BSG meeting addresses 2030 climate action plan
November 22, 2019
Keisha Payson from the Office of Sustainability joined the Bowdoin Student Government (BSG) meeting Wednesday night to hear feedback and suggestions for what BSG and other students would like to see included in the College’s next climate action plan.
“[We] are thinking about how Bowdoin can be good stewards [and] citizens of the common good and really address our own needs,” Payson said.
In 2008, then-President Barry Mills signed Bowdoin onto a climate commitment along with nearly 650 other colleges and universities to become carbon neutral by 2020. After reaching that goal in 2018, the Office of Sustainability has put an emphasis on developing a new climate action plan for 2030 that reimagines the definition of sustainability.
“We’ve focused on a lot of different issues … mostly centered on the environment: looking at materials and greenhouse gas emissions but also trying to connect that back to how it relates to people,” Payson said.
Payson asked BSG members to think about the definition of sustainability and ways it can be applied to the climate action plan.
“Some of the things we suggest we might already be doing, but there might be something new that comes out that we haven’t thought of before,” said Payson.
Many BSG members brainstormed ideas that could be implemented into the climate action plan—some encouraged immediate action that does not require college permission, such as readjusting the ride share board.
Curriculum Implementation Committee Representative Joseph Hilleary ’20 proposed implementing room-based thermostat control due to the over exhaustion of heat production that comes with the colder weather.
“I was thinking about heating since that’s one of our major sources of emissions,” said Hilleary. “A large number of classrooms and residence halls are sweltering, very warm in the winter.“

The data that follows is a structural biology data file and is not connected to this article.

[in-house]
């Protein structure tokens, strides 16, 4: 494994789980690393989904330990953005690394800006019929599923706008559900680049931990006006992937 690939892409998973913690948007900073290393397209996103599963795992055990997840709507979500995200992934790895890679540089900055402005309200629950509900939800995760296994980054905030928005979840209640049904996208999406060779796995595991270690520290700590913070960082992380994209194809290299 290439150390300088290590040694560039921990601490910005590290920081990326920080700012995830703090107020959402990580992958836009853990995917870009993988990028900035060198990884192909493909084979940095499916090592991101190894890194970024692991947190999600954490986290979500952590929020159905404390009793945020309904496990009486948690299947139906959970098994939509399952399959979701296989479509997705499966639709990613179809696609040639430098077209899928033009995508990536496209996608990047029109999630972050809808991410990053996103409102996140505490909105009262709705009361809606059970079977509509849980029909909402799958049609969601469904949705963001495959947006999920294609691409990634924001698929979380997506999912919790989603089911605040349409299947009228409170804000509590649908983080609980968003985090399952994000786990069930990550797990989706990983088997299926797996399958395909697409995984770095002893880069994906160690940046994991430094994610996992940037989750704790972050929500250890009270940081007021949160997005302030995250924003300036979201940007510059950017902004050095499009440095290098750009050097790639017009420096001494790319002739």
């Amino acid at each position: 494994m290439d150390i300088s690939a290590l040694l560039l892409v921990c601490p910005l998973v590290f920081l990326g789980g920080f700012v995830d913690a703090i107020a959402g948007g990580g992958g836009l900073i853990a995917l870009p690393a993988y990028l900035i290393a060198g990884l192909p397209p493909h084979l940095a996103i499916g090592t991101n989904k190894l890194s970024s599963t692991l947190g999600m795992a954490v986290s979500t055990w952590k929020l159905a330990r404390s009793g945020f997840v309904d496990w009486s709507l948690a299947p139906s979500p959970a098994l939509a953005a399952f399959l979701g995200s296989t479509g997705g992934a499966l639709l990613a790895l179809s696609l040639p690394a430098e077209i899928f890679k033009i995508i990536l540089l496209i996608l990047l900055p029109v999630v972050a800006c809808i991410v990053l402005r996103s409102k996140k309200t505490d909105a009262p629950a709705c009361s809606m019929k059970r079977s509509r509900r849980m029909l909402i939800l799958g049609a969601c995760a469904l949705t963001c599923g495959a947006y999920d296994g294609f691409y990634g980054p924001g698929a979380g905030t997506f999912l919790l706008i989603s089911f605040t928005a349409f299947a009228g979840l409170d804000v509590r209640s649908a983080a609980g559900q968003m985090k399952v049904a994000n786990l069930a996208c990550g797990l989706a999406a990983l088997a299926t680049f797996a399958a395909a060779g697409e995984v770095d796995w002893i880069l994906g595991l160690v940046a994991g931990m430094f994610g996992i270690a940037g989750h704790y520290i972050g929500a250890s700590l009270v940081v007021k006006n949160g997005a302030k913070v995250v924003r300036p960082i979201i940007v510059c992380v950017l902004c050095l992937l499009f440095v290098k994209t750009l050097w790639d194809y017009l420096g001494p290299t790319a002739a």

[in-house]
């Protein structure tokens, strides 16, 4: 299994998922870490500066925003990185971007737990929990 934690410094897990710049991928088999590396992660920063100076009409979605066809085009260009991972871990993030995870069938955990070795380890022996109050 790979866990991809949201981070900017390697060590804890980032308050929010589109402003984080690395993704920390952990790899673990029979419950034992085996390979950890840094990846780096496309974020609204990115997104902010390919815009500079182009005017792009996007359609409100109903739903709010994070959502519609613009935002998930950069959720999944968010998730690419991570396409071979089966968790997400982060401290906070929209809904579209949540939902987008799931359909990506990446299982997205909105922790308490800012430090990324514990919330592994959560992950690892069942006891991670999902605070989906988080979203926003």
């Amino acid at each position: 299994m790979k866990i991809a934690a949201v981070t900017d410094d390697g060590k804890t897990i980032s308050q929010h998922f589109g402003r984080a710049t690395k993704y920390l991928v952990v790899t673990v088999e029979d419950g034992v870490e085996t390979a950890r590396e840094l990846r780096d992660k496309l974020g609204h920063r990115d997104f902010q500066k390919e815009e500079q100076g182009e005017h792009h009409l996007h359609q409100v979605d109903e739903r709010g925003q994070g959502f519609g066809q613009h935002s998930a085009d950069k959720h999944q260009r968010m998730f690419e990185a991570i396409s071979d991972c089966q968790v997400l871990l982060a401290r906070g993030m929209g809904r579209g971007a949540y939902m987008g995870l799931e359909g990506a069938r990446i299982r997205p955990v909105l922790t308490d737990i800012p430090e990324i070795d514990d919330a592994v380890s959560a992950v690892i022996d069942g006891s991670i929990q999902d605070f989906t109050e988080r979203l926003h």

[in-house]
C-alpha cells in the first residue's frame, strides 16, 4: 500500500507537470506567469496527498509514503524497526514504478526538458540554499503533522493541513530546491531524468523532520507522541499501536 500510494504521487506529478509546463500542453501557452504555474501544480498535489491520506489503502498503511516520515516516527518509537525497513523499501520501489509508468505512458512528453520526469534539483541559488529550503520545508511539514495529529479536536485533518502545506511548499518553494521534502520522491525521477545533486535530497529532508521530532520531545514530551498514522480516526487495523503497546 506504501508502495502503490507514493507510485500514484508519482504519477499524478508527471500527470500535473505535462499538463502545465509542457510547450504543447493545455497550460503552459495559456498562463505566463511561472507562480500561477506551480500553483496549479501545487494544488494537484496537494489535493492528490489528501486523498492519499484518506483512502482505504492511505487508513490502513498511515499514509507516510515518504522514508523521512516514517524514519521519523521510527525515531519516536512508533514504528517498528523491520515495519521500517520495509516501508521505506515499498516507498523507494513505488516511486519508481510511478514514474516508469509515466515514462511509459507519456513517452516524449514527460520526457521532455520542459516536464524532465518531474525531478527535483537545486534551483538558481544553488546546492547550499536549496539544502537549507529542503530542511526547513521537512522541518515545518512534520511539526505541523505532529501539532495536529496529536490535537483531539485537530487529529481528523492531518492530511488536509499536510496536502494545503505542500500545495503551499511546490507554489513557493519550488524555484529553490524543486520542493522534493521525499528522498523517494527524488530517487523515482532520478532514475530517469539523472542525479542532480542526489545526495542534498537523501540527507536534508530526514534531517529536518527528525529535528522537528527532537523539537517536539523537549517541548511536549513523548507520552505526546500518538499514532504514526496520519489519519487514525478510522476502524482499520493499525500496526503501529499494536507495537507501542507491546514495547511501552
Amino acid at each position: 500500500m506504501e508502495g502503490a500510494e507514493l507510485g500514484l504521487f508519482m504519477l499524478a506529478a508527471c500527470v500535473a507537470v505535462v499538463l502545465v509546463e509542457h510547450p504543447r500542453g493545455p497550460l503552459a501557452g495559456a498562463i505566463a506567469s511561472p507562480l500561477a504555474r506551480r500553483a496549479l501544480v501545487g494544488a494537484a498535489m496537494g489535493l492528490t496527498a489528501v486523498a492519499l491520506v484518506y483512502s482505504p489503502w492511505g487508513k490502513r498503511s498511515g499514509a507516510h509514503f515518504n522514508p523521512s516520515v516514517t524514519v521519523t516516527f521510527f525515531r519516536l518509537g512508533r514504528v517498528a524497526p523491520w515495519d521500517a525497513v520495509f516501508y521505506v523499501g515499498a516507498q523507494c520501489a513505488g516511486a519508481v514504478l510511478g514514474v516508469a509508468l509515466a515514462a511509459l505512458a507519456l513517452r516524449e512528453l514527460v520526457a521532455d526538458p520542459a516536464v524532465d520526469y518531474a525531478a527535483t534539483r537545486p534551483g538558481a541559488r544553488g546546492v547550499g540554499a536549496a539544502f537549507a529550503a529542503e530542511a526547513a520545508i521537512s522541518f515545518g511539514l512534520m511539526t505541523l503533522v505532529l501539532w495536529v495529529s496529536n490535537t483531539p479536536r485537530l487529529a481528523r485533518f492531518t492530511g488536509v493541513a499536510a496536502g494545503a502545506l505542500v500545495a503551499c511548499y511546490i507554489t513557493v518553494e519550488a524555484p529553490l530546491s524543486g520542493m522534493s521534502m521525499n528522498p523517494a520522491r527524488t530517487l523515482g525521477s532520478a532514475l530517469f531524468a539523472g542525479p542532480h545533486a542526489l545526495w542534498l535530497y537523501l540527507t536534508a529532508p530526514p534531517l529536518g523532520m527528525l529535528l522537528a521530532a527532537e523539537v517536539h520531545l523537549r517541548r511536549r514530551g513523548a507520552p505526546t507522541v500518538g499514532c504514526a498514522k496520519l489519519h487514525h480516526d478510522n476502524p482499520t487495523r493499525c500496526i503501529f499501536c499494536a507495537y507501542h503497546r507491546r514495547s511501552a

Developmental Representative to Academic Affairs Thomas Daley ’22 suggested a change in the distribution requirements that would encourage student awareness on the state of the climate.
“We also thought about the idea of environmental course distribution requirements,” said Daley. “I took Intro to Environmental Studies last fall because it fit my schedule, even though I’m not going to be an ES major, and it completely changed the way I view the climate crisis.”
Other suggestions for the climate action plan included expanding sustainability education by teaching students what can and cannot be recycled, switching to more hybridized vehicles, considering more efficient lighting on campus, expanding the Yellow Bike Club, increasing censored light motors and encouraging public transportation usage by providing vouchers for the Metro BREEZ bus and Amtrak.
“This is something we think about: how do we meet the needs of the present without compromising the ability of future generations to meet their needs,” said Payson.
The assembly later entered a closed-door executive session to address indigenous land acknowledgements.
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I’m not sure how Bowdoin can consider itself “climate neutral” when it continues to benefit from fossil fuel extraction through its endowment.